Jesse: Coming Out to Colleagues

"I LOVE BEING GAY AND IF I DON'T HAVE COLLEAGUES WHO ARE ON BOARD WITH HOW OR WHO I LOVE, THEN I'M IN THE WRONG JOB"

 

In honor of Pride month, we asked our friend Jesse to SHARE her experience OF being out in her workplace. We hope that her perspective INSPIRES THOSE THAT AREN'T OUT YET AND REMINDs US all to be encouraging and supportive ALLIES FOR THE LGBTQ COMMUNITY.

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Growing up, I never wanted being gay to define me. I had too many experiences as a kid that told me that it was too different from the status quo (being from Long Island, status quo was everything), so I decided to push it out of the script I re-told every time someone asked who I was. If someone asked any of my friends, “who’s Jesse?’ or, “what’s Jesse like?” I certainly did NOT want them to use the L word. No way.

When I showed up to my first day of work in 2012 for a television production gig at a daytime talk show, and sat down for our first full-team meeting (a small team of 5 or 6), the standard question re-arose. “Who is Jesse?”

“Tell us about yourself,” they said “We want to get to know you better!”

Fear rushed in. Do I come out? How long do I wait to tell them? Do I ever tell them? Do heterosexual people divulge their sexual preference on the first day of work? I think not?! “Why is it important?,” I asked myself. “It doesn’t define me.”

So I didn’t share. I used my calculated script that was basically the social media version of myself. The version that scrubbed my story of an important part of my identity, but stayed “safe.” I got some slight smiles and nods, and we moved on.

I went home that night, slouched down against my wall, and sighed. Pretty much all of my friends and family knew that I was gay at that point, so why was it so hard to imagine telling people at work? I didn’t know the political party or social issue preferences of any of my new co-workers. I didn’t want to be treated differently in the workplace. Thoughts began to fill my mind, “Would coming out decrease my chances of promotions? Would more pressure be put on me? Could I get fired?”

Cut to a few months later. I had started dating someone. I was getting pretty close to my co-workers and often we’d go for happy hours or meet outside of work. People brought their significant others along all the time. I decided I was going to go for it. I definitely went through a plethora of ways I could do it. My favorite idea involved rainbow balloons, an episode of RuPaul’s Drag Race, and cake. I scratched that idea, but, looking back, I realize that would have SLAYED!

One night we were at a happy hour and I said to my coworkers, “I want you all to meet my girlfriend! Cool if I bring her to the next happy hour?” Not even a second passed before they all in some form or another told me, “Hell yeah! Any person you date must be awesome.” A huge weight was lifted off of my shoulders. Though I had no cake, balloons, or great runway looks on tap, it was a celebration.

I’ve had about 4 jobs since then (hey, I am a millennial), and at each one I’ve gotten a little better at coming out. In fact, at each of those jobs it would have been harder to NOT come out, because I was privileged to be in jobs where my coworkers had become my friends.

Disclaimer: Not every job allows for the opportunity for coworkers to become close friends, but on the flip side, some of what prohibits that is within YOU and not the work environment itself.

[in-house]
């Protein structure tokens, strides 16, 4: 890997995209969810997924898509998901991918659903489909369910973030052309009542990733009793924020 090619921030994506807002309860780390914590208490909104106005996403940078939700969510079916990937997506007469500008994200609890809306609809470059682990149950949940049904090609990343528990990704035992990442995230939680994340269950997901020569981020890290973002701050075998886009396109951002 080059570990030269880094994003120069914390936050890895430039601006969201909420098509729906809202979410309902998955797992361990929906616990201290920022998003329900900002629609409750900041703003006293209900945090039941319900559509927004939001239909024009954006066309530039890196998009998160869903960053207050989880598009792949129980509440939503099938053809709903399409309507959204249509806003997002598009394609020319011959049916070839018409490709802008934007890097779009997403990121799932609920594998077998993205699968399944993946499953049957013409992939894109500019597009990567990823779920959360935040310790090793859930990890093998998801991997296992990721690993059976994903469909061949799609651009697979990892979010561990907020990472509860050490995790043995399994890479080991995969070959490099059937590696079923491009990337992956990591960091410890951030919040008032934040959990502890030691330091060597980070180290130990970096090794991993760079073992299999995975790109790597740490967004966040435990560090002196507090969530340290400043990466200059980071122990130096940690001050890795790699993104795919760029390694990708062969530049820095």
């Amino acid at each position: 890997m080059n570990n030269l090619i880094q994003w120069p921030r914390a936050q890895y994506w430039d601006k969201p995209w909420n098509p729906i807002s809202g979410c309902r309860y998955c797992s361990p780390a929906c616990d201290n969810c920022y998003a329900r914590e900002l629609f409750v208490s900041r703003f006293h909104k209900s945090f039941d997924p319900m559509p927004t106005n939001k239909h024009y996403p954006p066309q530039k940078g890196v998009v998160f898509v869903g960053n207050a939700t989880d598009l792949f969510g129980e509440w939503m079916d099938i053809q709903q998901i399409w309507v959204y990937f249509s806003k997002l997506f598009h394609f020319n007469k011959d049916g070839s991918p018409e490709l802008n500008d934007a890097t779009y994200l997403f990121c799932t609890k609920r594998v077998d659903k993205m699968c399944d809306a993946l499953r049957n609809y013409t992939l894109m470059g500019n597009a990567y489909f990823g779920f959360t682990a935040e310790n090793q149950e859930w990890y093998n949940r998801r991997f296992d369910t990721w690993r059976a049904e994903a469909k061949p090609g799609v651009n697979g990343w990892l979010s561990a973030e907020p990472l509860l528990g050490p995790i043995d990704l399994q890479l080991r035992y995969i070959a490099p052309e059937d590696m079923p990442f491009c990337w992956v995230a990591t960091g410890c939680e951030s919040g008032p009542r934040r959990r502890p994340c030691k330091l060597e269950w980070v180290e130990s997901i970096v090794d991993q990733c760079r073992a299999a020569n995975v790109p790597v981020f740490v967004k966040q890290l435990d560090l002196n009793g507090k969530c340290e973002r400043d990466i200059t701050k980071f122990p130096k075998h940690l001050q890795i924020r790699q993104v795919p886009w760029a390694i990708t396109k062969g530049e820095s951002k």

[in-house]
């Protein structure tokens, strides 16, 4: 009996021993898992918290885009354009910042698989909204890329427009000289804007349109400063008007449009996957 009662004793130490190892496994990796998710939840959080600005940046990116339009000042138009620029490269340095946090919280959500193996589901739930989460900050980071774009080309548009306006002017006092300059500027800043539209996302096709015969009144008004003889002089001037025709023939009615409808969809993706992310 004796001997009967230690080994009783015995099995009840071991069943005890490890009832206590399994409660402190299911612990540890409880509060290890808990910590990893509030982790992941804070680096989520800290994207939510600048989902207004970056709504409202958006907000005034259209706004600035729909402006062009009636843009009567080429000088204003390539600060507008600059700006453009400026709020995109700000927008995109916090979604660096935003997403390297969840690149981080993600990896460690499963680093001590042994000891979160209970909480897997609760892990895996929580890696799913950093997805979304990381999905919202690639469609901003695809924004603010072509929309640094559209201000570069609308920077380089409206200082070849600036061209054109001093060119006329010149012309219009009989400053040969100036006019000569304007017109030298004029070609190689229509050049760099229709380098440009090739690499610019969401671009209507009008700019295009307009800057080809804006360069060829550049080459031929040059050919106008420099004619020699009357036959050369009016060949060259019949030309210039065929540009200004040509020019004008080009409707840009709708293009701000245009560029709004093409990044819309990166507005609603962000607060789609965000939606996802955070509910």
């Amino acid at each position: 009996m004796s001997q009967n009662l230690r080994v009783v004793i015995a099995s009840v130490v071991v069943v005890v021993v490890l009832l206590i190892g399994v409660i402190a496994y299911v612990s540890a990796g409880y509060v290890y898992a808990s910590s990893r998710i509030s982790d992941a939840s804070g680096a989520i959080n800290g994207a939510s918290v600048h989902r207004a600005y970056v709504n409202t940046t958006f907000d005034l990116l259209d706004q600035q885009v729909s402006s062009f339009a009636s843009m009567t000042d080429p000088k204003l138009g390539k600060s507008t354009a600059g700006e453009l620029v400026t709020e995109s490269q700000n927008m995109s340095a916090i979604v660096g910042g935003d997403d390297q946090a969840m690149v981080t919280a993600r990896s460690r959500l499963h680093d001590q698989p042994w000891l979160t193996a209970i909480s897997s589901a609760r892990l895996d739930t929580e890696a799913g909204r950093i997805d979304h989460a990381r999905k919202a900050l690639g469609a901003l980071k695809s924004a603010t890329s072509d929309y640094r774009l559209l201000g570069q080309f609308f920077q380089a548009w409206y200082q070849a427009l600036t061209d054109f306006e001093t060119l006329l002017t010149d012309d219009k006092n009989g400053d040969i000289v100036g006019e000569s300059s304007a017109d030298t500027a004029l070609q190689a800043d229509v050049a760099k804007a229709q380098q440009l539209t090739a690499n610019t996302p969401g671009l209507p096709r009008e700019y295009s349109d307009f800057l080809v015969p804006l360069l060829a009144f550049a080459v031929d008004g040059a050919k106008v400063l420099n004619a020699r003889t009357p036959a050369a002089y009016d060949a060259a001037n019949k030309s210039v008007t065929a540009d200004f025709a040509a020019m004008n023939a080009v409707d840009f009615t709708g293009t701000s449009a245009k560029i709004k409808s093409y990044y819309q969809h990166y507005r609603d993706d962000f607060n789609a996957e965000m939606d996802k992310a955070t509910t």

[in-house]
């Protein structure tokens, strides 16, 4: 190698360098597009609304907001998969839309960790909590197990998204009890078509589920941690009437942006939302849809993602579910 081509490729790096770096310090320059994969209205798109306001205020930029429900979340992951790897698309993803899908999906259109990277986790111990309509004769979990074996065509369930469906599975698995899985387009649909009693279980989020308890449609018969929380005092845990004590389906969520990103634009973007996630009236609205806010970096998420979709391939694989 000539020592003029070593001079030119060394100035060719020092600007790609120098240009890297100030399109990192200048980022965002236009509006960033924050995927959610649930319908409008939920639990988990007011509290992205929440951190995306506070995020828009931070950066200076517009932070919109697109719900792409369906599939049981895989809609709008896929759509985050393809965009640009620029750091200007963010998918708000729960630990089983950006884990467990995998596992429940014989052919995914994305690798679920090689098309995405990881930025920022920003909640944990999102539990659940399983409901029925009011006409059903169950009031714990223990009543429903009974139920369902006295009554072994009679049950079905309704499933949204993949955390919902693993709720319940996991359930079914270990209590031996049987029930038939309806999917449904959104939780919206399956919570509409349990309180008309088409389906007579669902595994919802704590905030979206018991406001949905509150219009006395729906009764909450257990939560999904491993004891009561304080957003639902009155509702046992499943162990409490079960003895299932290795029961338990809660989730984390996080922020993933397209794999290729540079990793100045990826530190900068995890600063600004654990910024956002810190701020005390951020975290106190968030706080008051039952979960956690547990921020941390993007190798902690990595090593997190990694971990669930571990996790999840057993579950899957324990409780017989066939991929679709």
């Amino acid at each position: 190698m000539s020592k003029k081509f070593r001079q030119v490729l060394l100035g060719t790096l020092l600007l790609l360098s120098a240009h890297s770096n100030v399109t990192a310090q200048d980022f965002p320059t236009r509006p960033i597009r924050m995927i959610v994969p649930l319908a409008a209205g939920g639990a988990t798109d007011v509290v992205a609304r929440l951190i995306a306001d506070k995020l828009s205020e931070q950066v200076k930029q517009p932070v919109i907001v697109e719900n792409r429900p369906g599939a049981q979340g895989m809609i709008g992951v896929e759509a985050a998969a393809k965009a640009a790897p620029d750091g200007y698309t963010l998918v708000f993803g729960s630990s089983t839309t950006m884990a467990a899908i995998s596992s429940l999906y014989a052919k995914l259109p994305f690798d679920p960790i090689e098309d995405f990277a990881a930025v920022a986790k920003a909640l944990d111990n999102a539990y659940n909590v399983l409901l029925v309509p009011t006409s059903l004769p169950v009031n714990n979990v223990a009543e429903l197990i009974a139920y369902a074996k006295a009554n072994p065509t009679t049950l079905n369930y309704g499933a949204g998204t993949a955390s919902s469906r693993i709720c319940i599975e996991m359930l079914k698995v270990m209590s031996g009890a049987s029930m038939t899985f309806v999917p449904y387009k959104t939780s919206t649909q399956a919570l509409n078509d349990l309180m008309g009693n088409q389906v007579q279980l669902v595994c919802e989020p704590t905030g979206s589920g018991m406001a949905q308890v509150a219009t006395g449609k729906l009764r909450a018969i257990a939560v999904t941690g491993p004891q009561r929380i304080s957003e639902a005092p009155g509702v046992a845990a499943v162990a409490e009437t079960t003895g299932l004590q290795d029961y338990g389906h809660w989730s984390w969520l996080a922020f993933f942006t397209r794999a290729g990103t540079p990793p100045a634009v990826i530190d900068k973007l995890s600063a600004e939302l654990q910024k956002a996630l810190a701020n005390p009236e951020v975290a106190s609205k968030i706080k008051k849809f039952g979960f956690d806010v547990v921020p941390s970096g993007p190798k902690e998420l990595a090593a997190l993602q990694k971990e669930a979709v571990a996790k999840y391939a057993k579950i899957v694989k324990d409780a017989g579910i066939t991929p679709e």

My advice to you (and past me): don’t wait for a celebration or for pride month to talk about who you are and who you love. Drop a line about a past or current relationship into a conversation over lunch. Flat-out come-out to the person you feel closest to. Be casual, be inviting, and be generous of spirit...or invite colleagues over for an episode of RuPaul’s Drag Race, have rainbow balloons, and cake. Whatever you do, DO YOU!

In my current job, in a very academic setting, I am one of the youngest people (of 150) in the agency. Though I’m now experienced and far more comfortable with coming out at work, I felt nerves anew this time around (and maybe always will?). But when I decided to talk about my partner to colleagues with whom I interact outside my comfort zone (in a job that requires I wear business attire), I was met with the same-old reaction of acceptance! My current colleagues have been some of my biggest supporters, checking in weekly about my current relationship (almost 3 years strong! she’s da best!), and colleagues who want to see pictures from our travels, too!

I’ve come a long way from the person who didn’t want being gay to define me. I love being gay, and if I don’t have colleagues who are on board with how or who I love, then I’m in the wrong job.

Disclaimer: Not everyone is fortunate enough to work in an environment free from bigots. Navigating that is an entirely different ball game, and I consider myself extremely fortunate to not have had to deal with homophobia at work. But homophobia is real, and there are various Facebook groups that provide community and support to LGBTQIA folks dealing with homophobic encounters, both inside and outside of the office. Check some of them out. We should never have to go through these struggles alone:

LGBT Real Talk Radio

LGBT Advocate

LGBT Pride Support

Jesse is a digital communications strategist and former appointee to President Obama at a humanities agency on the Executive Branch.

 

Jesse, thank you so much for taking the time to share your personal insights with us. Your story has inspired us to be more self-aware and accepting in our work environment.  We wish you all the success in the future!